Melanie Pinola – Writer and Life Hacker

Melanie Pinola writes about technology, productivity, and “life hacks” (most notably for Lifehacker, ITworld, and About.com Mobile Office Technology). Her book LinkedIn in 30 Minutes is due out in May 2013.

Good things to read.

 Poetry. Any kind will do. Poems are really music without sound. Whether you like the bold crassness of Charles Bukowski, the exquisite darkness of Mark Strand, or the brilliant pondering of Adrienne Rich, reading a poem is like getting a concentrated dose of inspiration. Ironically, though, while poems are usually short enough to read at any moment, you can only read so many without getting too intoxicated and overwhelmed. (Is it a copout to choose a whole genre? Very well then, see the complete poems of E. E. Cummings, where you’ll find the most beautiful love poems. Really.)

Smart bloggers. We’re lucky to have so many good writers putting up/sharing free content all the time. Off the top of my head, I think you should check out the insanely honest and funny James Altucher, enlightening Derek Sivers, and flat-out productive person Jeff Atwood (who wrote one of the best posts about parenthood ever). Master curators Maria Popova on Brain Pickings, Jason Kottke on Kottke.org, and Dave Pell on Next Draft should also be in your feeds.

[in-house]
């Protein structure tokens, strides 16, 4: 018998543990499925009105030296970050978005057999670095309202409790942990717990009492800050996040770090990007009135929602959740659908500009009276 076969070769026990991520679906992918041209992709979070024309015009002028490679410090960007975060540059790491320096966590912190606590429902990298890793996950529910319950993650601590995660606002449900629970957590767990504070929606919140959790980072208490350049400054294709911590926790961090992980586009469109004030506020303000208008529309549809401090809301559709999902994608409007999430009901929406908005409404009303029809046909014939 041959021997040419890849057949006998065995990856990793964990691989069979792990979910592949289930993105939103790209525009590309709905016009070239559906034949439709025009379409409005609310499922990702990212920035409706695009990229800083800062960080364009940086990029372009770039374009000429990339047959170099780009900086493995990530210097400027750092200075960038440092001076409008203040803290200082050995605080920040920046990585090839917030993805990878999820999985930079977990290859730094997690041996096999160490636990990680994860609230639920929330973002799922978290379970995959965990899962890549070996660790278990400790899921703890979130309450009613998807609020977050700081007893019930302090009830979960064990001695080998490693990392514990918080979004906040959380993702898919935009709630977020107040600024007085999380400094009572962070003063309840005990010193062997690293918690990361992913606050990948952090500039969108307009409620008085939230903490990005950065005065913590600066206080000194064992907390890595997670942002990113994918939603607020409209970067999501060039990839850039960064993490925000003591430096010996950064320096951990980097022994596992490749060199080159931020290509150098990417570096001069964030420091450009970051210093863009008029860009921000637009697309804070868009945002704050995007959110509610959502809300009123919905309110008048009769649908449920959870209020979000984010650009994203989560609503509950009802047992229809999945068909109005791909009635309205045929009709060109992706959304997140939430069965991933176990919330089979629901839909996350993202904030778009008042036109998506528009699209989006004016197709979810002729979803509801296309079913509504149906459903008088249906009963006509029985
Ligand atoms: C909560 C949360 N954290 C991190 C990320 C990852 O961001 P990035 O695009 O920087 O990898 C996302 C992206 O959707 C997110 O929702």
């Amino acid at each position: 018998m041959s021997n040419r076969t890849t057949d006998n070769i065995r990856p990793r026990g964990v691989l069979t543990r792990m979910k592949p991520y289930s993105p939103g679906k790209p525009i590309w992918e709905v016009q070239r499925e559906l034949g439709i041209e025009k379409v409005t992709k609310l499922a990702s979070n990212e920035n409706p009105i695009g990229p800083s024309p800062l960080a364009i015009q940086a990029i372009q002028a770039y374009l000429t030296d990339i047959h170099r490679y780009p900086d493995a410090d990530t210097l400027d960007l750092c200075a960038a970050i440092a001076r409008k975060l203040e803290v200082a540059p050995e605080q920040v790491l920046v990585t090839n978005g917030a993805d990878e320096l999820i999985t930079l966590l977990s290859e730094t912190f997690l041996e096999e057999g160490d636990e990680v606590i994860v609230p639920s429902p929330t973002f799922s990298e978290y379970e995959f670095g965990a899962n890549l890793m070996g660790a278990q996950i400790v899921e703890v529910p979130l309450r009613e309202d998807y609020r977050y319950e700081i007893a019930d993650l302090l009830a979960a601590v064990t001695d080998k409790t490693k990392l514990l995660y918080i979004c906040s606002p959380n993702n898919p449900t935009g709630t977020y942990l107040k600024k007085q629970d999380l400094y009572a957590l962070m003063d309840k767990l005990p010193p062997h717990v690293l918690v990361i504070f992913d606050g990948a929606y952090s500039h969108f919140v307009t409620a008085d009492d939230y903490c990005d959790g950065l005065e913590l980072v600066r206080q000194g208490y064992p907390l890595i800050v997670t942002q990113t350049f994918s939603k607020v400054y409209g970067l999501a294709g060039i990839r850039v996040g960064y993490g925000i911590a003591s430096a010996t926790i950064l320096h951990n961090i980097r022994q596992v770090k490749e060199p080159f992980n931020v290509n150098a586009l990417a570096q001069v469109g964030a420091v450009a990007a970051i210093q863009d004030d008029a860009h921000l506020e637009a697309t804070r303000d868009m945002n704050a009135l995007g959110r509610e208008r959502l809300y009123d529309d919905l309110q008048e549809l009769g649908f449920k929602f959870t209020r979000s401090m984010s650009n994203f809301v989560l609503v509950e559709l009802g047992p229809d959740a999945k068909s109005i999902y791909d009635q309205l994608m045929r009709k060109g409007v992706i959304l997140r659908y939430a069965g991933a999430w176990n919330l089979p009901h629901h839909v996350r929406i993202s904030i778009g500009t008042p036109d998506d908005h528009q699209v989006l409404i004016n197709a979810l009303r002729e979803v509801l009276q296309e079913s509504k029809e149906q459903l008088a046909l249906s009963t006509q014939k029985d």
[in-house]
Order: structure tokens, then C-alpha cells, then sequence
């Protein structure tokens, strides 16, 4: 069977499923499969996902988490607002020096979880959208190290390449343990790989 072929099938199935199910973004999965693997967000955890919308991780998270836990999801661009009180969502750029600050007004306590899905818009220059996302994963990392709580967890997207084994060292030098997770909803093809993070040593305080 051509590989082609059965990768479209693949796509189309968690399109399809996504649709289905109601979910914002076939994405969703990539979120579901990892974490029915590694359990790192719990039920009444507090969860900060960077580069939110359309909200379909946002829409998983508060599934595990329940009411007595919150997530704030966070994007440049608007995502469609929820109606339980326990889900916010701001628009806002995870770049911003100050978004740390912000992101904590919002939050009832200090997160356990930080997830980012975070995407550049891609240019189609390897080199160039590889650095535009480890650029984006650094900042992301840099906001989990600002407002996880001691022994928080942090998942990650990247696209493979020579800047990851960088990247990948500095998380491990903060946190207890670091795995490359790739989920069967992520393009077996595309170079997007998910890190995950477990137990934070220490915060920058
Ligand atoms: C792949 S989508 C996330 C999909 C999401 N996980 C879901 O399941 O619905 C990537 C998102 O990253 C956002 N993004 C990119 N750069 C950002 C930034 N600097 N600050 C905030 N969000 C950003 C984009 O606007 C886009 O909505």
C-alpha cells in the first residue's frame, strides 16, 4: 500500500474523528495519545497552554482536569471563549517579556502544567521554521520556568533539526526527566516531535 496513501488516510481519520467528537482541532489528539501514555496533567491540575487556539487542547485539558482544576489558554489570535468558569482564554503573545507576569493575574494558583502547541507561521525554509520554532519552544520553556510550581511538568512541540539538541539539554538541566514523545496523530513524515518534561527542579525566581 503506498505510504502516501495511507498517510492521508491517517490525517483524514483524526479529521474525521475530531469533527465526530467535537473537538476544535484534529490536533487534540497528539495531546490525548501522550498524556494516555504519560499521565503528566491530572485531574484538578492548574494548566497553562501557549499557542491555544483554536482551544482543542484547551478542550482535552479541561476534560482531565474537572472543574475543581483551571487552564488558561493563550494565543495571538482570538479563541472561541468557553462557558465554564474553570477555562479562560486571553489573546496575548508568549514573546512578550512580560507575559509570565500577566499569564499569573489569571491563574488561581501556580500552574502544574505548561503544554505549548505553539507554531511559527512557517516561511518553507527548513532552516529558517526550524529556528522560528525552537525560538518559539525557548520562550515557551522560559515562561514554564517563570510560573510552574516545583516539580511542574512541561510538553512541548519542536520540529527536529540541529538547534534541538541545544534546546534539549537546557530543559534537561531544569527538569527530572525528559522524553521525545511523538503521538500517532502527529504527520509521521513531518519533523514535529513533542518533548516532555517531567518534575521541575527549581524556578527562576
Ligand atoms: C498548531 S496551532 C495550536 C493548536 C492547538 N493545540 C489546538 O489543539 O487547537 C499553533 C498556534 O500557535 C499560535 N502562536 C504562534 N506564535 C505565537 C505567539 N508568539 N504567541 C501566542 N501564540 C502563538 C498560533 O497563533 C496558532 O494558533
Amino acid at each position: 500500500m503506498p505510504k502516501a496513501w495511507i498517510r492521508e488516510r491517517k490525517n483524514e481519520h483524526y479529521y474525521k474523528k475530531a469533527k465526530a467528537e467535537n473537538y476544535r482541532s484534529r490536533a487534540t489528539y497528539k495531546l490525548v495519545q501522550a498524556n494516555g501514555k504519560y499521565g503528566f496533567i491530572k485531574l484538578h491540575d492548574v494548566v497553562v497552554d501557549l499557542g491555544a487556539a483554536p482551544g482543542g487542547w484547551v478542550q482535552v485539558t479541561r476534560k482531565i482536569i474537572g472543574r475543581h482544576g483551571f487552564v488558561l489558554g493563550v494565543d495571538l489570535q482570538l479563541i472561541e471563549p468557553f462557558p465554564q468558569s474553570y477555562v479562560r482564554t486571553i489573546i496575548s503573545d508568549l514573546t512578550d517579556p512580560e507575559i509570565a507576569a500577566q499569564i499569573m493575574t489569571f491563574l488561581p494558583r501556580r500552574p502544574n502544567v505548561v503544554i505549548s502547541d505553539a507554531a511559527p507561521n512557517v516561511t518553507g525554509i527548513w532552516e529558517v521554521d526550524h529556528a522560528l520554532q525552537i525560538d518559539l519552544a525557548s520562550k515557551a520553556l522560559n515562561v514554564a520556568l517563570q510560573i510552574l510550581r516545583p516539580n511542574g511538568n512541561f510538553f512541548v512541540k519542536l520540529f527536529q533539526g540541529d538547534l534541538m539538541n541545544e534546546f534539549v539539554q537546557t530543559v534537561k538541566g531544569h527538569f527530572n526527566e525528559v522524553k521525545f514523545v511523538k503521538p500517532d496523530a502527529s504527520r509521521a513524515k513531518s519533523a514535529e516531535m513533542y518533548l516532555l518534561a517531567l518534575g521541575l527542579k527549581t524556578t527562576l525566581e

And, to be practical: Real Simple, the magazine and website, which covers everything from home organization to wardrobe shortcuts to unusual uses for old things. Like Lifehacker, it’s all about making life simpler and easier (although Real Simple has less of a tech bent). 

Good things to watch.

America’s Test Kitchen. On YouTube and PBS. It’s the science of good cooking: tested recipes, equipment, and techniques. Because, really, we all should be making and eating great food.

Mythbusters. They put all the most interesting myths to the test. The latest episode: MacGyver Myths. Could he really have flown a plane made of bamboo? Created a hole in a wall with pure sodium? Epic.

Game of Thrones. I have no productivity-related reason to recommend this, other than it just rocks. It’s reason enough to subscribe to HBO. One word of advice, though: Don’t read the books before the related season. You’ll be in purgatory waiting for the show to catch up and wondering why the characters on screen are still alive. (It’s pure torture.) 

Good things to use.

Automation tools. Automate as much as you can. App-connecting service IFTTT is truly awesome: You can send starred Gmail messages to Evernote, automatically download Facebook photos to Dropbox, get text message notifications of important news items, and so much more. Similarly, save time and hassle by using Amazon Subscribe & Save for your regular bulk items, an online grocery to get your food delivered with a weekly list, and maybe even a complete meal delivery service like Blue Apron. Cut out all the little things that consume so much time (like weekly meal planning and shopping) and you have time for the more important ones.

A good pair of sneakers. I try to walk as much as I can. Part of this is just for exercise. Part of it is to support my local businesses when I go shopping. And the other part is to get some much needed sunlight as often as I can. It makes for better sleep, better moods, and better ideas.